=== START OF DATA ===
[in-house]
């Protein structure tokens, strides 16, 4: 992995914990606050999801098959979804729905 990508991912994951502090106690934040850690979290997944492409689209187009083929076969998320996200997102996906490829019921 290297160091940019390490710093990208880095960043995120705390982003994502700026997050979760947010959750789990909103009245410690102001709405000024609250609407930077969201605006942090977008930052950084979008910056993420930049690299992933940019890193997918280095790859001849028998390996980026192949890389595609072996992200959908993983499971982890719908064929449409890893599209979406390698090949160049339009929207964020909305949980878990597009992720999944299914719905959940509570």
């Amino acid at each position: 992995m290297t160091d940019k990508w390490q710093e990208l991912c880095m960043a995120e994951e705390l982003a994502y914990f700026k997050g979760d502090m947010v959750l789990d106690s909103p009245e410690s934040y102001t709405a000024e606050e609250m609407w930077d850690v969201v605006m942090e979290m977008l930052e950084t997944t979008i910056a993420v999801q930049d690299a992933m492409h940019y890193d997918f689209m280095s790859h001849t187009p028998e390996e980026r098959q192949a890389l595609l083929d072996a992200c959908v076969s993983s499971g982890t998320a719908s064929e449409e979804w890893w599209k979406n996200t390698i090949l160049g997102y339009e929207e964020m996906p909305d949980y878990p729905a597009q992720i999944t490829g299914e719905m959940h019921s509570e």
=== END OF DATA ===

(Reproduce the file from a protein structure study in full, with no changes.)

[in-house]
């Protein structure tokens, strides 16, 4: 992995914990606050999801098959979804729905 990508991912994951502090106690934040850690979290997944492409689209187009083929076969998320996200997102996906490829019921 290297160091940019390490710093990208880095960043995120705390982003994502700026997050979760947010959750789990909103009245410690102001709405000024609250609407930077969201605006942090977008930052950084979008910056993420930049690299992933940019890193997918280095790859001849028998390996980026192949890389595609072996992200959908993983499971982890719908064929449409890893599209979406390698090949160049339009929207964020909305949980878990597009992720999944299914719905959940509570």
């Amino acid at each position: 992995m290297t160091d940019k990508w390490q710093e990208l991912c880095m960043a995120e994951e705390l982003a994502y914990f700026k997050g979760d502090m947010v959750l789990d106690s909103p009245e410690s934040y102001t709405a000024e606050e609250m609407w930077d850690v969201v605006m942090e979290m977008l930052e950084t997944t979008i910056a993420v999801q930049d690299a992933m492409h940019y890193d997918f689209m280095s790859h001849t187009p028998e390996e980026r098959q192949a890389l595609l083929d072996a992200c959908v076969s993983s499971g982890t998320a719908s064929e449409e979804w890893w599209k979406n996200t390698i090949l160049g997102y339009e929207e964020m996906p909305d949980y878990p729905a597009q992720i999944t490829g299914e719905m959940h019921s509570e």